A trio of former Pepperdine Waves athletes ended the Summer Olympics in Tokyo with medals hanging around their necks.
Kim Hill is a member of the U.S. women’s volleyball team, which won the gold medal in their sport on the last day of the 16-day sporting spectacle. Lynn Williams is a member of the U.S. women’s soccer team, which snagged a bronze medal, and tennis player Luisa Stefani, representing Brazil, garnered a bronze medal in women’s doubles on July 31.
Waves’ athletes have now tallied 22 medals including eight gold, eight silver and six bronze, including the three new discs from the 2020 games.
Hill, a serving specialist, and her team downed Brazil, 25-21, 25-20, 25-14, to win USA women’s volleyball’s first-ever gold medal. Hill’s performance was key to the red, white and blue’s triumph. Her stellar serves propelled the U.S. to a first set win. Hill played in all eight of the U.S. team’s matches. She finished the tournament with three service aces, including one in the final contest. Hill, a 2012 Pepperdine graduate and three-time All-American in college, has been a member of the women’s national team for several years. The group won a bronze medal at the 2016 Olympics in Brazil.
Additionally, Pepperdine Waves men’s volleyball head coach emeritus Marv Dunphy was a consultant coach with Kim’s team.
Williams and the women’s soccer team defeated Australia, 4-3, to win their medals. Williams, an All-American in 2014, her senior season at Pepperdine, didn’t play in the U.S.’s medal-clinching win, but she did take the field in three of the team’s six Olympic matches and made two starts. She earned a goal and an assist in the U.S.’s victory over Netherlands in the quarterfinals.
Stefani, a Waves tennis player from 2016 to 2018, paired with Laura Pigossi to win Brazil’s first ever medal in Olympic tennis. The duo defeated the Russian Olympic Committee’s Veronika Kudermetova and Elena Vesina, 4-6, 6-4, 11-9, in two hours and 11 minutes to secure a spot at the medal podium. The Brazilians saved four straight match points and won six straight points to seal their victory. Stefani and Pigossi downed two seeded teams in the first rounds of the tournament before losing in the semifinals.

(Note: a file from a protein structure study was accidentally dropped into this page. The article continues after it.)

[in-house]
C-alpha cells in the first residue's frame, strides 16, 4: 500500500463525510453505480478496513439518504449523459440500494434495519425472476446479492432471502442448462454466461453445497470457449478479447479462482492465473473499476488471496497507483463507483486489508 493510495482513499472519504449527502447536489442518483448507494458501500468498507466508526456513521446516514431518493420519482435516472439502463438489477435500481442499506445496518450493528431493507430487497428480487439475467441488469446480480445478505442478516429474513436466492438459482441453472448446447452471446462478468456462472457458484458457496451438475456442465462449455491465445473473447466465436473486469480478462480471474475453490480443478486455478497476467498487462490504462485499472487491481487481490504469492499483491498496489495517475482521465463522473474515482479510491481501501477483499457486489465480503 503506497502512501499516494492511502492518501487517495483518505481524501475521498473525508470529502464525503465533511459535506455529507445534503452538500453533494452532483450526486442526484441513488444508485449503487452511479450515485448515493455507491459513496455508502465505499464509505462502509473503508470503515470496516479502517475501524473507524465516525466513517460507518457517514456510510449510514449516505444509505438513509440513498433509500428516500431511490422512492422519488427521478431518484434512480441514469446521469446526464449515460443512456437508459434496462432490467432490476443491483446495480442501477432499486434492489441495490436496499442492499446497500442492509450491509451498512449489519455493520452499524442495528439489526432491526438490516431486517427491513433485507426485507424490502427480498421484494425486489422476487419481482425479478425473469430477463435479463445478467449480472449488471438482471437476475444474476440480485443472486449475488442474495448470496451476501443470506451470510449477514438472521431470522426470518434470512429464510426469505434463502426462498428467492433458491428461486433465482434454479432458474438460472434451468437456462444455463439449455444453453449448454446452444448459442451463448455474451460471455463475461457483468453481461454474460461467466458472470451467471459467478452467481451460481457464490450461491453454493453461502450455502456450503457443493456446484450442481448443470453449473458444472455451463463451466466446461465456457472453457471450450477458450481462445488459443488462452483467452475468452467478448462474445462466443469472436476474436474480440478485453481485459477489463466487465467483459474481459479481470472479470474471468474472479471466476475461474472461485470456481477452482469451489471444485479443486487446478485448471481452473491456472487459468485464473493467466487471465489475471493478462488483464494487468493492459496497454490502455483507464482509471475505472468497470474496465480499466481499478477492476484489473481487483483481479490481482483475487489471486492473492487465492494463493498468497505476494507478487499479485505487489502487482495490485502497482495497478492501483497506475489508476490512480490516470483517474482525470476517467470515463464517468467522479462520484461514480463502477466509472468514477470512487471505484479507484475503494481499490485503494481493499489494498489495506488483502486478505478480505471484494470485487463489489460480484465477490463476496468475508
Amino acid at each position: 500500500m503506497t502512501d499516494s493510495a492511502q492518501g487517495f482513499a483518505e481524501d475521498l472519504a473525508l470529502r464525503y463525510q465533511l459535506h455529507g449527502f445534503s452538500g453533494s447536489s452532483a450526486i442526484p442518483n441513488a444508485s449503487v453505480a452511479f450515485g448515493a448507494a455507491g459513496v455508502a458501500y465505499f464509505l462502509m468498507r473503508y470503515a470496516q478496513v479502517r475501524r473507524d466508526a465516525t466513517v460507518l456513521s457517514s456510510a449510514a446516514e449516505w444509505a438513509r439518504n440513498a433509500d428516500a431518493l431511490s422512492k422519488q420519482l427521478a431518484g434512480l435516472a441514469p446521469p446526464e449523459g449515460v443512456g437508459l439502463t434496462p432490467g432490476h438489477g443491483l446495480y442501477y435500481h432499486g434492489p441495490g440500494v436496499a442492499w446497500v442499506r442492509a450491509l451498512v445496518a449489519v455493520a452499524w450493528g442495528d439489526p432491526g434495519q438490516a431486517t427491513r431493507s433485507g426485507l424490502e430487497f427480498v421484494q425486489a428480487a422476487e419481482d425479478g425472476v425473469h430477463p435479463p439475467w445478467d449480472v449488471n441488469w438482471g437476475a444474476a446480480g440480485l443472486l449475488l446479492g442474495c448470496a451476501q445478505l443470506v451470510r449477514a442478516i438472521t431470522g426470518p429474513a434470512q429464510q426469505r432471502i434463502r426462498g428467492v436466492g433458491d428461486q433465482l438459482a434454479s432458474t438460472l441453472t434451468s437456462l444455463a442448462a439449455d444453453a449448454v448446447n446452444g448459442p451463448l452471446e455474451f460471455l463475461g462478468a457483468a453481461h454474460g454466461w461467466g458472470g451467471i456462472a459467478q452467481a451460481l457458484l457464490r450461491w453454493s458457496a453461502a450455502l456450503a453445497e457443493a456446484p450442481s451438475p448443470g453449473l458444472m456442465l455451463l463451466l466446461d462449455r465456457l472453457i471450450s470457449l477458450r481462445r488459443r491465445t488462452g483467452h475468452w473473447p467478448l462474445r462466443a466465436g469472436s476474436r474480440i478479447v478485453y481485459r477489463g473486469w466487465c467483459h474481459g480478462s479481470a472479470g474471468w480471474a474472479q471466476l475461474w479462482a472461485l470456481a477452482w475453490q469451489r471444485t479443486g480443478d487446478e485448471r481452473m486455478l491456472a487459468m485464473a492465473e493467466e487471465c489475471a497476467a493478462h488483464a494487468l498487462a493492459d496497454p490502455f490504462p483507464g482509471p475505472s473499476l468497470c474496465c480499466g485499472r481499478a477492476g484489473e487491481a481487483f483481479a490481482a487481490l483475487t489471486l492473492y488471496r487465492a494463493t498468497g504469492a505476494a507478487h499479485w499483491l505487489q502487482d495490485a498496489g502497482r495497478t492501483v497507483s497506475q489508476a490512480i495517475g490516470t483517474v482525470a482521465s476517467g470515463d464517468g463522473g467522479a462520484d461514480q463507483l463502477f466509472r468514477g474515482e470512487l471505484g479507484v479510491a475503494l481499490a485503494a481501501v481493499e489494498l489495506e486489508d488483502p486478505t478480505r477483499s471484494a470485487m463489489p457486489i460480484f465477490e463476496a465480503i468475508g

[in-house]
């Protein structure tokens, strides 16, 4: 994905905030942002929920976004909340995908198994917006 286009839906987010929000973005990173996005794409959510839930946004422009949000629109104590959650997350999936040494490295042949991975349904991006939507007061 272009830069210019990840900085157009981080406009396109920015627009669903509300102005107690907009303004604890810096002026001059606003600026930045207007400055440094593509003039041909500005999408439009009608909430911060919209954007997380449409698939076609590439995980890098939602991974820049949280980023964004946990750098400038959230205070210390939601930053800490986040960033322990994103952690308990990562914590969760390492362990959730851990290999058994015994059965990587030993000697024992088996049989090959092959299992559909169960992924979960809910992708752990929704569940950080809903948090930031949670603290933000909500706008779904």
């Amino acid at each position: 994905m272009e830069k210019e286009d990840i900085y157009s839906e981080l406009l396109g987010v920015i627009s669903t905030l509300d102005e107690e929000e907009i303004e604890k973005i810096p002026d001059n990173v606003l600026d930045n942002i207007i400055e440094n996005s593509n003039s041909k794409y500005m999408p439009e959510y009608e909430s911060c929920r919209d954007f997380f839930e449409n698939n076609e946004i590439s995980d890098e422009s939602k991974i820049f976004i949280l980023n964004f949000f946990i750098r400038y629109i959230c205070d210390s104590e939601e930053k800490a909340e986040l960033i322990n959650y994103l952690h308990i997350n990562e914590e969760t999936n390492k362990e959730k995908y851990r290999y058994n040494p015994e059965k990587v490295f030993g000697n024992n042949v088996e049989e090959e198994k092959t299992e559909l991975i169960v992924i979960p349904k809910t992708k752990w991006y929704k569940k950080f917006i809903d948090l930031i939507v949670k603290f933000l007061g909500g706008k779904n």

The South American twosome were one of the last teams to obtain entry in the doubles draw and had only played four matches together before their Olympic debuts.
Stefani, ranked No. 23 in doubles and a three-time doubles finalist on the WTA this year, and her partner won nearly 67 percent of their second-service points against the Russians.
After claiming the bronze medal, Stefani said she and Pigossi gave everything they had and were emotional.
“From 0-0 to 9-5 [in the match-tiebreak], we believed we could make it,” she said, according to a recap of her win on the WTA Tour’s website. “This feeling of confidence and to play properly—this is what is wonderful.”
Stefani and Pigossi surpassed Brazil’s previous best-ever finish in Olympic tennis, Fernando Meligeni’s fourth-place finish in the 1996 Olympics. The former Waves player said there is nothing more important than representing Brazil.
“This is important for tennis in Brazil,” Stefani said. “It’s a brilliant achievement. Maybe this will bring us more players in Brazil and motivate more girls to play tennis. This is what is wonderful in sport: I want to see Brazilian sport grown, for us to become more important in the sports world, especially for girls.”